Director – Steven Soderbergh
Cast – Gina Carano, Michael Fassbender, Ewan McGregor, Bill Paxton, Channing Tatum, Antonio Banderas, Michael Douglas
Steven Soderbergh is known for his “one for you, one for me” approach to film making. He’ll do the pop-oriented Ocean movies, but then turn around and do a movie like The Girlfriend Experience or Solaris, which can’t possibly be expected to be blockbusters. I like that approach. It gives him an opportunity to use some top-grade talent and production values in movies that might not otherwise have gotten them.
This one was definitely a “one for me” movie, at least in terms of box office returns, and partly in style. I wonder if the studio thought it would be one for them… It is a flat-out action movie that doesn’t stop for breath, and it has an all-star cast full of upcoming and established stars. So why wasn’t this a blockbuster? Why did it just appear for two seconds on our radar, and then disappear?
Well it’s a bit of a mess. The story is told in a series of flashbacks within flashbacks, and it just confuses the hell out of us. The minimal dialogue doesn’t help either. Perhaps the intent with the flashbacks was to add something to keep us interested, in a movie that is distinctly single-minded. Not a bad idea, I suppose. But what we want to see from this movie is a) Gina Carano kicking ass, and b) all the other awesome actors getting their asses kicked. That would satisfy us, especially coupled with a smart script (which this is, no doubt) and a stylish director such as Soderbergh. But the convoluted flashbacks often leave us wondering who is who and where we are.
Soderbergh is a cold director, or seems to be from the movies I have seen, and a lot of his artsy choices here don’t really mesh with the material. This is a stylish B-movie at heart, and it shouldn’t really be spiced up too much. It loses its edge, and more importantly it loses its focus. This a cup of strong black coffee, but it’s been served to us in a tea-cup. Something is off.
Thankfully the casting director was on her toes for this one, though! Fassbender, McGregor, Tatum, Banderas, Douglas, Paxton. Already I want to see this movie. They are all great, with Ewan McGregor being a stand out as Carano’s slimy boss. I love this guy. I love that he will take on smaller roles, and deliver strong performances in everything he’s in. Perhaps the smaller roles are because he is not as much of a box office draw as he once was, but I’ll see this guy in almost anything.
Haywire is a bit of a missed opportunity. It’s skeleton is a perfectly stylish B-movie, but confusing plot elements and Soderbergh’s impersonal direction threaten to topple the whole house of cards. If there’s anything we need in an action movie its clarity, and we just don’t have it here. We end up with a movie that feels too pulp to be artsy, yet too artsy to be pulp.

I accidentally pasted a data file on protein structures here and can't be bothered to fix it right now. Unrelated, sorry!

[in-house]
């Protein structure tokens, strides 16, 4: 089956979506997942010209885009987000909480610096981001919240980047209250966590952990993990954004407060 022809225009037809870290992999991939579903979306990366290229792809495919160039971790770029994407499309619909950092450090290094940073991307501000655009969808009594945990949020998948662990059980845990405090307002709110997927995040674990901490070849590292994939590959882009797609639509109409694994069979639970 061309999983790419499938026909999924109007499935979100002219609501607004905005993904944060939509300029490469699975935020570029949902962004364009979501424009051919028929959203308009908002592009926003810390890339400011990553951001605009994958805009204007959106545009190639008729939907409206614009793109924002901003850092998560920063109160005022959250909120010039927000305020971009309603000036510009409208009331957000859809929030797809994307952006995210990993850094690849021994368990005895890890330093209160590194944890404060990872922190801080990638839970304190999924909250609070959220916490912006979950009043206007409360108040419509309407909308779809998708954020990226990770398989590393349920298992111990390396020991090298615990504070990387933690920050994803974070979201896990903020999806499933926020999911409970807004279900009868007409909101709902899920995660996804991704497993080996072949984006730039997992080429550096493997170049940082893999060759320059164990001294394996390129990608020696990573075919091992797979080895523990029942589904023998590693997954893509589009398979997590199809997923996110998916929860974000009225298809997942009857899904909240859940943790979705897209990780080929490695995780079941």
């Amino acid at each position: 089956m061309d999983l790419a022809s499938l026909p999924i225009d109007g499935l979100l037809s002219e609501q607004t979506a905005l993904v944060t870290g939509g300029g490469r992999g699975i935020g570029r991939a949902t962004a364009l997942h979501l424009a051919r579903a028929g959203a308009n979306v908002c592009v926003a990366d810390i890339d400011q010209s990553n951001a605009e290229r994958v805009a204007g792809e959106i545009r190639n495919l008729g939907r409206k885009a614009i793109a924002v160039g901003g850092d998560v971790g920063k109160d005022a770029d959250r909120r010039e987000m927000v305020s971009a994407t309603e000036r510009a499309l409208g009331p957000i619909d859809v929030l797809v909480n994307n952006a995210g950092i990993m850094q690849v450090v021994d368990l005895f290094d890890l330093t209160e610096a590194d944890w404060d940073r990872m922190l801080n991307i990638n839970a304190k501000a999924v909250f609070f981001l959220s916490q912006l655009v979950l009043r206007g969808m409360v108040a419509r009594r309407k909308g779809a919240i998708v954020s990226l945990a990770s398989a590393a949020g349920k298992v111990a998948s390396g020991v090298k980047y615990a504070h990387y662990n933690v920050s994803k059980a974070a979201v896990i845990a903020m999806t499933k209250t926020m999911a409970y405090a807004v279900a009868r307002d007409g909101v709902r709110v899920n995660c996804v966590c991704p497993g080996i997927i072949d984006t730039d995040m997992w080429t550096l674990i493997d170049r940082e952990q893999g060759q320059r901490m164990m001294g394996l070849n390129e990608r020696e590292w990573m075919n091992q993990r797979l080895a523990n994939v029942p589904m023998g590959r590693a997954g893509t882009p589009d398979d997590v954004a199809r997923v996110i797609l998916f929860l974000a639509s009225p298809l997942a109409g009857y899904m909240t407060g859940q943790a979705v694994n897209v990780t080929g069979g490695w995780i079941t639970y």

Having said that, I am curious to see what this movie would feel like on a second viewing. If we have a grasp on the plot would we be able to appreciate it more? I would argue so. The cast is enjoyable, and Carano certainly impress us with her fight scenes (which are excellently choreographed). I might end up giving this movie a second shot, but I doubt most people would want to. I can give a cautious recommendation as a curiosity, but not much else.
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Cloud Atlas Review
Director – Lana and Andy Wachowski, and Tom Tykwer
Cast – Tom Hanks, Halle Berry, Hugo Weaving, Jim Broadbent, Doona Bae, Ben Whishaw, James D’arcy, Zhou Xun, Keith David, Hugh Grant, Susan Sarandon
Written and directed by the Wachowski siblings and Tom Tykwer, it is an adaptation on the 2004 novel of the same name. It consists of six intertwined stories, ranging from the 1800’s to a post apocalyptic future. There are physical links between the stories… letters written in one time period are read by a character in another, a character in one story is worshiped as a deity in another, that sort of thing. The lead actors also all appear in several stories as characters with different ethnicities and even genders.
But the real link between the stories is thematic. The point of the movie is that people’s actions have consequences, and choices we make “reverberate through time”, etc. It’s not a new theme. It could easily be quite corny too, but success is all in the execution. Cloud Atlas avoids being cheesy, (more or less), and I would even describe it as inspiring. It easily avoids being boring, too, which seems odd as it’s almost three hours long.
It is definitely what I would call a “lie down movie”, though; one of those long films you can go to in a near-empty theatre, lie down on the seats, and let the movie wash over you. (The Girl With the Dragon Tattoo was another one.) The movie intrigues us, draws us in, and gets to the point in due time. It drags a bit in the middle, to be sure, but not for long. It’s six stories are all interesting in one way or another. They weave together well, despite the occasional jarring transition, and the actors all commit to their roles one hundred percent. If you don’t like any of the stories, there’s a new one coming along in a couple of minutes!